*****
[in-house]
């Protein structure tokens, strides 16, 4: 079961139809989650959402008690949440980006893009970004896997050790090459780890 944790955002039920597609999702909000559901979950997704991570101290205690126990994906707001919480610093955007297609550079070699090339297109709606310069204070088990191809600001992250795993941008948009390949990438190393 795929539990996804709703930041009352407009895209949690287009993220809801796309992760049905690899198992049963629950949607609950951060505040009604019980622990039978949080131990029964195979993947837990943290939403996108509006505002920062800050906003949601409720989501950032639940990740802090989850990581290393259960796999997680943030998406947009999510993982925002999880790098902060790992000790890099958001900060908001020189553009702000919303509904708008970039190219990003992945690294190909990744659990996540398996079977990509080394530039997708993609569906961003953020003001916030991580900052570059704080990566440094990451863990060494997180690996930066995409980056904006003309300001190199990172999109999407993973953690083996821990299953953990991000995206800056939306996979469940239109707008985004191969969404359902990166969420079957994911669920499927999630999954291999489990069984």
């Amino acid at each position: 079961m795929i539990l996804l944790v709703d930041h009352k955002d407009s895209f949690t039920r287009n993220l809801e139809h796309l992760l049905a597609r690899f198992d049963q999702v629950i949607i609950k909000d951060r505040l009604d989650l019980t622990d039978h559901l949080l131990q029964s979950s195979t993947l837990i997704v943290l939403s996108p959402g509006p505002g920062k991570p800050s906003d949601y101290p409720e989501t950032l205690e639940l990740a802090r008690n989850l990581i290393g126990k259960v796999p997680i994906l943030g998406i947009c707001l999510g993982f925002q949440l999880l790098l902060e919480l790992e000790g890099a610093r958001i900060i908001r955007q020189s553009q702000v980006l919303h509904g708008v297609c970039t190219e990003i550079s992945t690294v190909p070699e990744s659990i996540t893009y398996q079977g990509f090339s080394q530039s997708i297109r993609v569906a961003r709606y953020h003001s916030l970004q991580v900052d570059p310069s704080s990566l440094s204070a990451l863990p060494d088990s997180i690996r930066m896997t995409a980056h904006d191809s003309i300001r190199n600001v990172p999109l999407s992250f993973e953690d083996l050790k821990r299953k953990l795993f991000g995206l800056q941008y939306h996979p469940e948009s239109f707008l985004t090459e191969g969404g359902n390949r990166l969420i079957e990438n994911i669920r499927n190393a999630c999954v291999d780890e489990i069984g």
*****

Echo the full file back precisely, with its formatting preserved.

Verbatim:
[in-house]
């Protein structure tokens, strides 16, 4: 079961139809989650959402008690949440980006893009970004896997050790090459780890 944790955002039920597609999702909000559901979950997704991570101290205690126990994906707001919480610093955007297609550079070699090339297109709606310069204070088990191809600001992250795993941008948009390949990438190393 795929539990996804709703930041009352407009895209949690287009993220809801796309992760049905690899198992049963629950949607609950951060505040009604019980622990039978949080131990029964195979993947837990943290939403996108509006505002920062800050906003949601409720989501950032639940990740802090989850990581290393259960796999997680943030998406947009999510993982925002999880790098902060790992000790890099958001900060908001020189553009702000919303509904708008970039190219990003992945690294190909990744659990996540398996079977990509080394530039997708993609569906961003953020003001916030991580900052570059704080990566440094990451863990060494997180690996930066995409980056904006003309300001190199990172999109999407993973953690083996821990299953953990991000995206800056939306996979469940239109707008985004191969969404359902990166969420079957994911669920499927999630999954291999489990069984």
């Amino acid at each position: 079961m795929i539990l996804l944790v709703d930041h009352k955002d407009s895209f949690t039920r287009n993220l809801e139809h796309l992760l049905a597609r690899f198992d049963q999702v629950i949607i609950k909000d951060r505040l009604d989650l019980t622990d039978h559901l949080l131990q029964s979950s195979t993947l837990i997704v943290l939403s996108p959402g509006p505002g920062k991570p800050s906003d949601y101290p409720e989501t950032l205690e639940l990740a802090r008690n989850l990581i290393g126990k259960v796999p997680i994906l943030g998406i947009c707001l999510g993982f925002q949440l999880l790098l902060e919480l790992e000790g890099a610093r958001i900060i908001r955007q020189s553009q702000v980006l919303h509904g708008v297609c970039t190219e990003i550079s992945t690294v190909p070699e990744s659990i996540t893009y398996q079977g990509f090339s080394q530039s997708i297109r993609v569906a961003r709606y953020h003001s916030l970004q991580v900052d570059p310069s704080s990566l440094s204070a990451l863990p060494d088990s997180i690996r930066m896997t995409a980056h904006d191809s003309i300001r190199n600001v990172p999109l999407s992250f993973e953690d083996l050790k821990r299953k953990l795993f991000g995206l800056q941008y939306h996979p469940e948009s239109f707008l985004t090459e191969g969404g359902n390949r990166l969420i079957e990438n994911i669920r499927n190393a999630c999954v291999d780890e489990i069984g």